More dried bark and wood chips go into the firepit, making flames leap up. We keep the unseasonably cold desert wind at bay with flame and firewater.

An iPhone, an Apple music account, and a Bluetooth speaker keep the old songs rolling. Current technology pushes the old, old songs back to our ears. Patsy Cline, Jim Horton, George Strait, Foster and Lloyd, the Mavericks, Johnny Rodriguez. That’s only an appetizer plate of the ten course musical meal we serve. The music is like seeing old friends, and we sing. And we drink. And we dance.

I’m dancing around the brickwork patio with my best friend’s husband and I find myself looking down. I’ve known him for thirty years, so there are few secrets left between us. I say “It’s been so long since I danced, I have to look at my feet to make sure I still remember how.”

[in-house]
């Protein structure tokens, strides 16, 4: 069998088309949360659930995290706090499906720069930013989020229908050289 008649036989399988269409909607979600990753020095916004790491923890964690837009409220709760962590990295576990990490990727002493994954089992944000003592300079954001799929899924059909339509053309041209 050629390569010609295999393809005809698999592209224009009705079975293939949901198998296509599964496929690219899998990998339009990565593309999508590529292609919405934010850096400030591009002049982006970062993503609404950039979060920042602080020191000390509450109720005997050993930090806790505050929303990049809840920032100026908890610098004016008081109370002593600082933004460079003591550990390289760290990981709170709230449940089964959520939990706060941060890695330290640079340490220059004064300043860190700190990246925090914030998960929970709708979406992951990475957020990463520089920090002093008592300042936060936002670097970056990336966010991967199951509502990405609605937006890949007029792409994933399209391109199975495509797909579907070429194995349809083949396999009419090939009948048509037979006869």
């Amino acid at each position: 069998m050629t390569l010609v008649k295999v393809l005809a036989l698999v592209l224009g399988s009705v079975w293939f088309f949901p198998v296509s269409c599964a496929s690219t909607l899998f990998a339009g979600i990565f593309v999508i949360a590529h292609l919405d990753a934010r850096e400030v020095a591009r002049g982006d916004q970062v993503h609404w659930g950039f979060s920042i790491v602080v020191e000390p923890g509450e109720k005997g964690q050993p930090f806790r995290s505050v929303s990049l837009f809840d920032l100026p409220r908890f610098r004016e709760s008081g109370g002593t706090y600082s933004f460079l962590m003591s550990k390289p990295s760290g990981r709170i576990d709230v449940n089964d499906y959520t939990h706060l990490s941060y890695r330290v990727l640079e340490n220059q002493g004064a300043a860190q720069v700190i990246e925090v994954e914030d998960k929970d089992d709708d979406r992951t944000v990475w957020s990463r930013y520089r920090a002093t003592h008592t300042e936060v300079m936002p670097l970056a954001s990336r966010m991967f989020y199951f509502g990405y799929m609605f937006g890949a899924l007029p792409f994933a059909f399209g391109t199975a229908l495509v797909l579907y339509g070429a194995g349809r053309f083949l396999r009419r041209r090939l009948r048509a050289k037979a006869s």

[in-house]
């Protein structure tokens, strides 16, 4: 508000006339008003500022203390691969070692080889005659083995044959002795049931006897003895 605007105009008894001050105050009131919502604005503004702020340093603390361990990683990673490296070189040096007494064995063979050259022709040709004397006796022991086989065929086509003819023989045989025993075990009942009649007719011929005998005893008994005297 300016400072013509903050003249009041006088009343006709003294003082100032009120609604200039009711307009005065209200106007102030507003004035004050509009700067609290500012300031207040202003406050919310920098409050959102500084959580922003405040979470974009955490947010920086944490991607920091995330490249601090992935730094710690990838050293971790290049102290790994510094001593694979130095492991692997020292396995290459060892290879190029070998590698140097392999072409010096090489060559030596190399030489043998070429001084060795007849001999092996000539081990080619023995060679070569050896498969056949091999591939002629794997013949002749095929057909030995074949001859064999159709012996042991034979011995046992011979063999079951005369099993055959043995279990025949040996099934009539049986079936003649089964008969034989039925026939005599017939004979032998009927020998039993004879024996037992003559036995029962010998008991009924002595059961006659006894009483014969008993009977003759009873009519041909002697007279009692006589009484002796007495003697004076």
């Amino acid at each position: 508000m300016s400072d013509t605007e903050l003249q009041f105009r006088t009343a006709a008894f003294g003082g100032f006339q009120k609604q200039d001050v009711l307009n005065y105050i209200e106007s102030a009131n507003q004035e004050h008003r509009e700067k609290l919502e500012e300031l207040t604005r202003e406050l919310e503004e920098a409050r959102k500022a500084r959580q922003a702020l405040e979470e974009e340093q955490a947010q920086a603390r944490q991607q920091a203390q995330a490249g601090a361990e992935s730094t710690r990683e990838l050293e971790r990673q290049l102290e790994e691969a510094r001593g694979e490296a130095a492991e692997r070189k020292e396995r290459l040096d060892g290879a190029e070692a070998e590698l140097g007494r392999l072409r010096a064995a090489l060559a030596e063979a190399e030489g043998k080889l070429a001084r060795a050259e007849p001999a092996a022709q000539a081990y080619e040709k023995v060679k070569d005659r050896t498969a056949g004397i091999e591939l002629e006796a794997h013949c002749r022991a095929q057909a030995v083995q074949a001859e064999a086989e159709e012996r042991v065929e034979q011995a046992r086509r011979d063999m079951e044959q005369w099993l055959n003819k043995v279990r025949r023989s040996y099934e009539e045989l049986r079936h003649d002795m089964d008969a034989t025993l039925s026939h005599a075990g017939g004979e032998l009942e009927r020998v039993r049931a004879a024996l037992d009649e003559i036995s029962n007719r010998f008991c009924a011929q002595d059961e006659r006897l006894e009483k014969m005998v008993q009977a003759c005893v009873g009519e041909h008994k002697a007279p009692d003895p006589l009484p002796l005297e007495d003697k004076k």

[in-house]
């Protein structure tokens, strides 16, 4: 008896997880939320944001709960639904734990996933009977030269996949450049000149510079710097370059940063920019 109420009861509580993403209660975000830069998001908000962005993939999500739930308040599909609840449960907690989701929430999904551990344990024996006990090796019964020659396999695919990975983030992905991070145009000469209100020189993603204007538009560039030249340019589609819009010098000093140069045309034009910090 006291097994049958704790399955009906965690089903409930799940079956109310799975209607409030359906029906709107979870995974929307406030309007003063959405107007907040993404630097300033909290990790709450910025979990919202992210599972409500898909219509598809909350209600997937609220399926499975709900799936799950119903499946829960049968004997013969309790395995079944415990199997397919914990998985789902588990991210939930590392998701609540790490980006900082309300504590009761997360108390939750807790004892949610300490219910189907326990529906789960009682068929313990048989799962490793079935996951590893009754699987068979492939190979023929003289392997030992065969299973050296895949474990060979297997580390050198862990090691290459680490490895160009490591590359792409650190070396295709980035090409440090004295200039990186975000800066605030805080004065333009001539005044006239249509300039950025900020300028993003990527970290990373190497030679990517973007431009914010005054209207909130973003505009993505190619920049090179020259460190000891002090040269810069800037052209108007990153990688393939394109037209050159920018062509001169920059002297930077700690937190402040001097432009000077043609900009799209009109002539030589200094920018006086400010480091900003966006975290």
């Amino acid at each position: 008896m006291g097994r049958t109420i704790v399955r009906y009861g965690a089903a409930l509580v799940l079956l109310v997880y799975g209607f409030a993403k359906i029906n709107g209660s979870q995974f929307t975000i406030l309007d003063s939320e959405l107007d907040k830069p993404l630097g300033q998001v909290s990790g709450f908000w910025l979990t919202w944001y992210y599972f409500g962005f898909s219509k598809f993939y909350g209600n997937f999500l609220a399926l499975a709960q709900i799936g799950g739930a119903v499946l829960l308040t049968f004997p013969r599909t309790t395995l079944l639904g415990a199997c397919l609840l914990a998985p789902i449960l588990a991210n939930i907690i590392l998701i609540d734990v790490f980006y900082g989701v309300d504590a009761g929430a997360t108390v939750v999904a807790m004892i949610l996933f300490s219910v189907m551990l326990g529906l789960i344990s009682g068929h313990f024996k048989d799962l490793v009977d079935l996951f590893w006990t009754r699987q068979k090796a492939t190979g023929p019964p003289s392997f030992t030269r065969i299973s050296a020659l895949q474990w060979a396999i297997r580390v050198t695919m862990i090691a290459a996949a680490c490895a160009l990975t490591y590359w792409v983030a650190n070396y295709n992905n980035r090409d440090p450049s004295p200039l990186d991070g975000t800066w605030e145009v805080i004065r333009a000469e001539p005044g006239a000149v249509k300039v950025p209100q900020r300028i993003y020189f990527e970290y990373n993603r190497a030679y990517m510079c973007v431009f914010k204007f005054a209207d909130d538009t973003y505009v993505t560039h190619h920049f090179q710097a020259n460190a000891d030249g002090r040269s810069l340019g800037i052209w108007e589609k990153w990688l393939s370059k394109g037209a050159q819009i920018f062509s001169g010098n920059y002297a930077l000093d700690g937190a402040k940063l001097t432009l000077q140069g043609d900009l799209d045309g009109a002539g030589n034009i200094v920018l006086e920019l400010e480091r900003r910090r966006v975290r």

“Karen, you don’t have to look at your feet, it’s like riding a bike.”

I raise my head and look him in the eye. He’s right, of course.

“Besides you always were light on your feet.” I smile. It’s an awful nice compliment.

As the final notes of “Heard it in a Love Song” wrap up, he spins me around. In the centrifugal force I feel just like I did back when we danced to the same songs at Corbett Center or at Cowboys bar. We laugh a little, and then we hug. It’s good and right and fun. We’re both a little older, but it feels just like the good old days, dancing together and singing along with the music while we do.

I find my seat, my drink, the next song on the playlist. We all go “yeah! This one!” or “Haven’t heard this song in so long!” or “What else do you have on the playlist?”